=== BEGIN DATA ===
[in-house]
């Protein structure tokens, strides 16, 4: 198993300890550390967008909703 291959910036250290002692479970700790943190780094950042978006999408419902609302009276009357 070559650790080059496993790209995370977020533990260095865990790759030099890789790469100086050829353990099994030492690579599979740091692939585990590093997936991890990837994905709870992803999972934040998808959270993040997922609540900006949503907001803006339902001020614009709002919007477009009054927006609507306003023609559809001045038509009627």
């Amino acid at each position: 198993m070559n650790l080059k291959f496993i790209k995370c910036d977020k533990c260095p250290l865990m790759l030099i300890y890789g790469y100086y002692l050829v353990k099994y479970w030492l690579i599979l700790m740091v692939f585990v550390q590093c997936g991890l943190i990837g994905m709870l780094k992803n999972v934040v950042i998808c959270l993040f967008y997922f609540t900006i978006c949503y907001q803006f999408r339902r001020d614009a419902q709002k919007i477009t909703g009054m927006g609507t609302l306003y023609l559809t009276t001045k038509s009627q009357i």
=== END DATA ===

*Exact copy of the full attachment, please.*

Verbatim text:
[in-house]
């Protein structure tokens, strides 16, 4: 198993300890550390967008909703 291959910036250290002692479970700790943190780094950042978006999408419902609302009276009357 070559650790080059496993790209995370977020533990260095865990790759030099890789790469100086050829353990099994030492690579599979740091692939585990590093997936991890990837994905709870992803999972934040998808959270993040997922609540900006949503907001803006339902001020614009709002919007477009009054927006609507306003023609559809001045038509009627």
């Amino acid at each position: 198993m070559n650790l080059k291959f496993i790209k995370c910036d977020k533990c260095p250290l865990m790759l030099i300890y890789g790469y100086y002692l050829v353990k099994y479970w030492l690579i599979l700790m740091v692939f585990v550390q590093c997936g991890l943190i990837g994905m709870l780094k992803n999972v934040v950042i998808c959270l993040f967008y997922f609540t900006i978006c949503y907001q803006f999408r339902r001020d614009a419902q709002k919007i477009t909703g009054m927006g609507t609302l306003y023609l559809t009276t001045k038509s009627q009357i």